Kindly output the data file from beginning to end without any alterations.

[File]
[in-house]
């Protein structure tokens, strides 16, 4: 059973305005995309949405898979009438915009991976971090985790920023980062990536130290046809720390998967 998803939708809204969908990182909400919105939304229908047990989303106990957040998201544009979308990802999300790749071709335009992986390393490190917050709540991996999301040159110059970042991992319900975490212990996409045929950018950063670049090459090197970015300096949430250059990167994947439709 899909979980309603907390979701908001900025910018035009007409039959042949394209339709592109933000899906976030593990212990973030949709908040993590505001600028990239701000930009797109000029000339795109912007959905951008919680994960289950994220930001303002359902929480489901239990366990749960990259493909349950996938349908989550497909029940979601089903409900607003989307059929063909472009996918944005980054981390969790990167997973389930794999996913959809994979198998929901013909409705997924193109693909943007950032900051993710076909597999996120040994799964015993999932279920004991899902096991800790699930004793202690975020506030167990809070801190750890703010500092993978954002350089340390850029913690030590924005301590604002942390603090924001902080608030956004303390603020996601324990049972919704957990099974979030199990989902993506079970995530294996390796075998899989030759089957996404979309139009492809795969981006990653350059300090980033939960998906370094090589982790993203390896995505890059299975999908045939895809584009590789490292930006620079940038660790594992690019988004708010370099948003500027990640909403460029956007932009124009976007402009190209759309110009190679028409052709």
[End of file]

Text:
[in-house]
């Protein structure tokens, strides 16, 4: 059973305005995309949405898979009438915009991976971090985790920023980062990536130290046809720390998967 998803939708809204969908990182909400919105939304229908047990989303106990957040998201544009979308990802999300790749071709335009992986390393490190917050709540991996999301040159110059970042991992319900975490212990996409045929950018950063670049090459090197970015300096949430250059990167994947439709 899909979980309603907390979701908001900025910018035009007409039959042949394209339709592109933000899906976030593990212990973030949709908040993590505001600028990239701000930009797109000029000339795109912007959905951008919680994960289950994220930001303002359902929480489901239990366990749960990259493909349950996938349908989550497909029940979601089903409900607003989307059929063909472009996918944005980054981390969790990167997973389930794999996913959809994979198998929901013909409705997924193109693909943007950032900051993710076909597999996120040994799964015993999932279920004991899902096991800790699930004793202690975020506030167990809070801190750890703010500092993978954002350089340390850029913690030590924005301590604002942390603090924001902080608030956004303390603020996601324990049972919704957990099974979030199990989902993506079970995530294996390796075998899989030759089957996404979309139009492809795969981006990653350059300090980033939960998906370094090589982790993203390896995505890059299975999908045939895809584009590789490292930006620079940038660790594992690019988004708010370099948003500027990640909403460029956007932009124009976007402009190209759309110009190679028409052709």